Since the time of the English Reformation to even this day, Catholics have been derided as “Papists” for their loyalty to the pronouncements of the Pope and the Church’s Magisterium—over and above, say, the pronouncements of other Christian confessions or the supreme law of the land (i.e., our constitution).  Even in our own country the term has been used to denigrate Catholics.  While the term’s intended use was derogatory, it nonetheless serves to remind one of a certain truth that demonstrates a principled and courageous conviction of Catholics.  Namely, our conviction that there exists a law higher than that established by governments, which all men must revere and to which they must be obedient.

The term “Papist” does also mischaracterize Catholics.  It suggests a blind obedience to every word that comes from the Holy Father’s mouth.  Further, it implies that Catholics would be ever so happy to establish a sort of theocratic state unwavering in its fidelity to the pronouncements of (in the minds of some) an authoritarian Bishop in Rome.  When the term “Papist” was first coined, this was perhaps a fair criticism.  Today, however, most Catholics could not be fairly criticized of this type of thinking.  It is commonly understood among most serious Catholics today that their obligation to pledge their highest allegiance to the pronouncements of the Pope and the magisterium on matters of law, while very real and serious, is limited.   This sort of allegiance is required of Catholics when (and perhaps only when) it is requisite for safeguarding against clear abuses of the natural moral law, of which the Church is the great defender.  Such allegiance need not be a deciding factor when, for example, some Catholic casts a vote based on his view of the specificities of some economic policy, when there can be legitimate moral debate regarding those specificities.  

What this all boils down to is a long-standing tradition within the Catholic Church that teaches there is a law that all governments must be held accountable to upholding.  Referred to as the natural law, it is the moral law that all men know (or are at least capable of knowing) by reason alone.  It is due to this fact—i.e., that men know this law by reason—that the law is termed “natural.”  For it refers not to the mere material and animal aspect of man, as some might be tempted to think because of the use of the word “natural”.  Instead, it refers to a more significant and immaterial aspect of human nature—namely the human mind, which bears within it the imago Dei.  This distinction is important, for it grounds the Catholic’s defense of a law higher than the laws of governments in, well, reason—not mere emotions, which are seemingly connected primarily to our physical nature.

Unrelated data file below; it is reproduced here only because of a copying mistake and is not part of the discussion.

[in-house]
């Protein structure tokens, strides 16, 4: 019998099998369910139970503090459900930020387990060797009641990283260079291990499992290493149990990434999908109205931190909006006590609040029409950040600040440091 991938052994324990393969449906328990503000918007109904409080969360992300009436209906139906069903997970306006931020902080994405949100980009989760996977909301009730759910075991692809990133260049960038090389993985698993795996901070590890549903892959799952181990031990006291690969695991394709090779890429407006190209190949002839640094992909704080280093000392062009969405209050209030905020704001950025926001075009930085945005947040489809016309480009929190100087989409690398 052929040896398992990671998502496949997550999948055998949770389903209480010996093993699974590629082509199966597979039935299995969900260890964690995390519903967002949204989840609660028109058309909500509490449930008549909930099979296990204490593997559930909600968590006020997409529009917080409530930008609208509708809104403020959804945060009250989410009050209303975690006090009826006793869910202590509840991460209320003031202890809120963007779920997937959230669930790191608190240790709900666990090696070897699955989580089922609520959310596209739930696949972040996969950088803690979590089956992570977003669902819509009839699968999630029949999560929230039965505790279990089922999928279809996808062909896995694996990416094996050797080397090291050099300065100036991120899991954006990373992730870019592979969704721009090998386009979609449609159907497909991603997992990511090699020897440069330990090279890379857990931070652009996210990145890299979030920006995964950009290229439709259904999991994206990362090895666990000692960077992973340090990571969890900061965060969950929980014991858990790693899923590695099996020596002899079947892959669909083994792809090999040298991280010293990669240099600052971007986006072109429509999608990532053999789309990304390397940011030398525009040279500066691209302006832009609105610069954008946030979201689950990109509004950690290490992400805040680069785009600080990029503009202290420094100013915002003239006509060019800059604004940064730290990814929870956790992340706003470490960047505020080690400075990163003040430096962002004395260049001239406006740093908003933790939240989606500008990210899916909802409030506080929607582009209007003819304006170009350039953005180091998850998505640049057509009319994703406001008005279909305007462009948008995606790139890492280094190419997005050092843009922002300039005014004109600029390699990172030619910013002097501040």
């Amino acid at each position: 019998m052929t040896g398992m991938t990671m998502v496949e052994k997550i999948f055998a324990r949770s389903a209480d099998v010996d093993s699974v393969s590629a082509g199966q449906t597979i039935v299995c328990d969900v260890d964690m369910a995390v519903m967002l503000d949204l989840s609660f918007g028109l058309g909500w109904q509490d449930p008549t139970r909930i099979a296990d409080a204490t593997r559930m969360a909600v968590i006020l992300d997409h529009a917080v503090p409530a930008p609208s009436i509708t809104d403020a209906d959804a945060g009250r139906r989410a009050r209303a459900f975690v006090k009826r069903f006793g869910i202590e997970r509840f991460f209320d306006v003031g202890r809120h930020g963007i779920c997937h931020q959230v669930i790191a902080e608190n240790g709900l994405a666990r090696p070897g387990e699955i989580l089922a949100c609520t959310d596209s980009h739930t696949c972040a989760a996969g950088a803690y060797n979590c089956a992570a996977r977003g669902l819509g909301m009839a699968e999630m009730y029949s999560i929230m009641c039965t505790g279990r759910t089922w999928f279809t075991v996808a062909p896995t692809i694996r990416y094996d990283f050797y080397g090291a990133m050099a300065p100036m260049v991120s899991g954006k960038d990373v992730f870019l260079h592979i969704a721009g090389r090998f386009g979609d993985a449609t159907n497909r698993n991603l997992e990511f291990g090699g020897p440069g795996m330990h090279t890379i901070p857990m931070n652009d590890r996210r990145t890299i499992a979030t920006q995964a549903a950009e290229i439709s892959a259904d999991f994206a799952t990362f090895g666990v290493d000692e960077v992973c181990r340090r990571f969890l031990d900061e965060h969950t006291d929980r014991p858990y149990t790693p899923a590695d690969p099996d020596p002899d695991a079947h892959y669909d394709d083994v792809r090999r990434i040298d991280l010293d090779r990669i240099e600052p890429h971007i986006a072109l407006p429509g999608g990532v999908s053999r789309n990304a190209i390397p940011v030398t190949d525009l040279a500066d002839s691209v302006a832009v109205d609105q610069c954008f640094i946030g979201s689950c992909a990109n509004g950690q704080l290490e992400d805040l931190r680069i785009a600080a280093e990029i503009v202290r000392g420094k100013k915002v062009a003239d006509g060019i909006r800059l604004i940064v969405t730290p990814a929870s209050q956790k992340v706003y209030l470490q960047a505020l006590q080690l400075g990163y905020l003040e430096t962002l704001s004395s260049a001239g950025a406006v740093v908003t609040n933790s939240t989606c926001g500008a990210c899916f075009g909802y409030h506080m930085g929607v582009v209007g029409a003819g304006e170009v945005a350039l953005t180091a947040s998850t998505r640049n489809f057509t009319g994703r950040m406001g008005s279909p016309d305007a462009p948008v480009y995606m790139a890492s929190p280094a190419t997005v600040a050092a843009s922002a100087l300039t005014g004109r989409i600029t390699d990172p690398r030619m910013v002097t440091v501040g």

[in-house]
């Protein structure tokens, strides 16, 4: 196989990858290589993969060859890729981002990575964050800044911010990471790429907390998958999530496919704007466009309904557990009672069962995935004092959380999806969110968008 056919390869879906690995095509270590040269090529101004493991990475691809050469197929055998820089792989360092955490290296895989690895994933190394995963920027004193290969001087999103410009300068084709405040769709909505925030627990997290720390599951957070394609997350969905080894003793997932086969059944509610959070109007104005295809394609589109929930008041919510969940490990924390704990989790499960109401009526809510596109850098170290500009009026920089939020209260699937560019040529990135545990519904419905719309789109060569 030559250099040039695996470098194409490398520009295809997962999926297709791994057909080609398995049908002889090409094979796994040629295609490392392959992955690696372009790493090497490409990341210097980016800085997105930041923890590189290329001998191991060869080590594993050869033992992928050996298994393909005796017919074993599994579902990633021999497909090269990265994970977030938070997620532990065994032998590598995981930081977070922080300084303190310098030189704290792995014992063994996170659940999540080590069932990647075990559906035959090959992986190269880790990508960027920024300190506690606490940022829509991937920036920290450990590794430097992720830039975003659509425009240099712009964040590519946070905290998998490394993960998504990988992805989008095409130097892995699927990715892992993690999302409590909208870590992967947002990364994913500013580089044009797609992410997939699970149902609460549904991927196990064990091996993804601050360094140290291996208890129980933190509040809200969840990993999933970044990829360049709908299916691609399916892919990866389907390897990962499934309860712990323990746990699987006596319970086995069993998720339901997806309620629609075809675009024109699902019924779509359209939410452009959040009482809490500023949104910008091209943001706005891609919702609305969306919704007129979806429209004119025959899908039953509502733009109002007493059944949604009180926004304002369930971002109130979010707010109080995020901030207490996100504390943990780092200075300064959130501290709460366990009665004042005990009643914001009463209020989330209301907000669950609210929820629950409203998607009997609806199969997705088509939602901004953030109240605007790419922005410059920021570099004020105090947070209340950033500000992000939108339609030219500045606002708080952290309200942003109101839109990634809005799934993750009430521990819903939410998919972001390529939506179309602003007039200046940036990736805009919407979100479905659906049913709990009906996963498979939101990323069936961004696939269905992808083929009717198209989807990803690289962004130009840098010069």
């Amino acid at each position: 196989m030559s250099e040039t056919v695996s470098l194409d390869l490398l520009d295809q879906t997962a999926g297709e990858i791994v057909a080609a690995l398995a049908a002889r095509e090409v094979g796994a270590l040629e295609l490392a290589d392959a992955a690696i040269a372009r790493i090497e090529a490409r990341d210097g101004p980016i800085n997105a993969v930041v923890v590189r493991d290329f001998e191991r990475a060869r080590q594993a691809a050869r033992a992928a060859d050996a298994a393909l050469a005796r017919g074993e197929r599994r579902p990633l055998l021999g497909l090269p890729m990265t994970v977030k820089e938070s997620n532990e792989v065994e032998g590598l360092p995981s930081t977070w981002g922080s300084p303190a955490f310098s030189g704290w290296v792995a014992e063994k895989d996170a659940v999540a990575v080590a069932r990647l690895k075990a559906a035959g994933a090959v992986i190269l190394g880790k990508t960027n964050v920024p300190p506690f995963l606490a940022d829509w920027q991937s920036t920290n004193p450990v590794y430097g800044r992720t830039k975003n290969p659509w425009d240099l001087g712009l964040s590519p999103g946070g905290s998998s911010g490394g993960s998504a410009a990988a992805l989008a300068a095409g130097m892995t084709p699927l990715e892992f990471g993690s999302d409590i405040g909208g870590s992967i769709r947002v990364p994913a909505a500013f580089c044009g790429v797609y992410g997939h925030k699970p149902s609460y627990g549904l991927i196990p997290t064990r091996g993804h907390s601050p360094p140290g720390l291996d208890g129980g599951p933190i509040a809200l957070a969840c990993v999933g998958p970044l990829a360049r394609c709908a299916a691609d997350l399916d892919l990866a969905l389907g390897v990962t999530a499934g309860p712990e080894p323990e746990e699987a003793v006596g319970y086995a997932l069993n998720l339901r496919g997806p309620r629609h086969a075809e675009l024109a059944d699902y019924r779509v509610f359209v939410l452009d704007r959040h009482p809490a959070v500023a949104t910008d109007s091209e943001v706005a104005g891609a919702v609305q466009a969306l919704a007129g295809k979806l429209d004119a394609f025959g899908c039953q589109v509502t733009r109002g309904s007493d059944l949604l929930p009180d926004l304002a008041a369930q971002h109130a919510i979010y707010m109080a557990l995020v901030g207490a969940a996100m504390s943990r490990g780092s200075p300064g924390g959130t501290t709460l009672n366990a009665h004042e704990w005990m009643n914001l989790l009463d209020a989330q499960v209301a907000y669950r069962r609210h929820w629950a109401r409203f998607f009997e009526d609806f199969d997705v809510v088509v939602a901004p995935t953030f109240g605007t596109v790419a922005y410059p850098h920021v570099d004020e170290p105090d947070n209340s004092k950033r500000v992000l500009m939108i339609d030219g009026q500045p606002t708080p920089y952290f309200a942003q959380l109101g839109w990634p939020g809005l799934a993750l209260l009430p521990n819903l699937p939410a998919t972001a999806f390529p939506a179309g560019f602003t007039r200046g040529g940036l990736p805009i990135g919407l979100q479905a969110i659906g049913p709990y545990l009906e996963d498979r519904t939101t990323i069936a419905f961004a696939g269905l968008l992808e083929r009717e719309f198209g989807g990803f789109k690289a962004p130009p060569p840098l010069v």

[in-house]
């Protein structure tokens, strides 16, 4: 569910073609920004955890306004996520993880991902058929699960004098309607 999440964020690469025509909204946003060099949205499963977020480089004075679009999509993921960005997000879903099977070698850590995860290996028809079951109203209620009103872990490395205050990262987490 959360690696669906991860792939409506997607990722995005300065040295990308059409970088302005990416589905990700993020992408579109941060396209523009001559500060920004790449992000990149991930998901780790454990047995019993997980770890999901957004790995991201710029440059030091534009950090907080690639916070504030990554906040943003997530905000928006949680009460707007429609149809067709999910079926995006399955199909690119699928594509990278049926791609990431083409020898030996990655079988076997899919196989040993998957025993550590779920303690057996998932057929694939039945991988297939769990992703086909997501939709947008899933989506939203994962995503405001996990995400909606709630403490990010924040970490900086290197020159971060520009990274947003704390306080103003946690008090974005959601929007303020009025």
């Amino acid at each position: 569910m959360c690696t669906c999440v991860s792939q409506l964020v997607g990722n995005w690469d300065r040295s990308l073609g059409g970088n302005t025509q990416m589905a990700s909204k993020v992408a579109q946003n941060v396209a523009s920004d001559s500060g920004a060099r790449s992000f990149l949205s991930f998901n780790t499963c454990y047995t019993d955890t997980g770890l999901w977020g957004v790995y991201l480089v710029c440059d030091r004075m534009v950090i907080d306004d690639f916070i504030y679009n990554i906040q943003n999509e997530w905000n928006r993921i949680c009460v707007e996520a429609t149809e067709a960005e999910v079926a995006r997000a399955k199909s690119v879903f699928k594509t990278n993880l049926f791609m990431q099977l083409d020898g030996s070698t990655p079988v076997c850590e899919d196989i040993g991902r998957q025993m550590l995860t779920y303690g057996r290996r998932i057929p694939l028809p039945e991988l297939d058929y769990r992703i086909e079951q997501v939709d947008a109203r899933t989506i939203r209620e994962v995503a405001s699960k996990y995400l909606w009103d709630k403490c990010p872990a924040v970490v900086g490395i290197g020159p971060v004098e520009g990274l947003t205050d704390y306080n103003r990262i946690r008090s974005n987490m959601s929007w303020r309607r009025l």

All this to say, Catholics need not be ashamed of defending and revering the natural moral law, even if we find ourselves being derided as our ancestors were.  And we certainly must not give into the (liberal) argument that our understanding of law ought to adjusted according to each passing change to social norms.  Nor should we ever give into the “conservative” argument that, in the name of “originalism” or “textualism”, governments are permitted to legalize abhorrent practices like, say, abortion or euthanasia—even if only at the state level (a belief that, sadly, Justice Scalia seems to have held).  Here I am reminded of the words of Pope Benedict XVI who, when speaking on radio broadcast around the year 1970 regarding the future of the Church, said that “[t]he Church will be a more spiritual Church, not presuming upon a political mandate, flirting as little with the Left as with the Right” (Ratzinger, Faith and Future, p. 116).

Rather than being ashamed of our principled convictions and religious heritage, we ought to embrace them all the more unashamedly.  But rather than being “proud” to be “Papists” (as this article’s title suggests we should be), we ought to be immensely humbled.  For we belong to a Church where men would rather die by the sword with the words “I am the king’s good servant but God’s first” (St. Thomas More) on their lips, than betray their Creator and the people whom He loves and has made in His image.  Heck, since that’s the case, maybe we should even revive the term Papist?

07 27 2017
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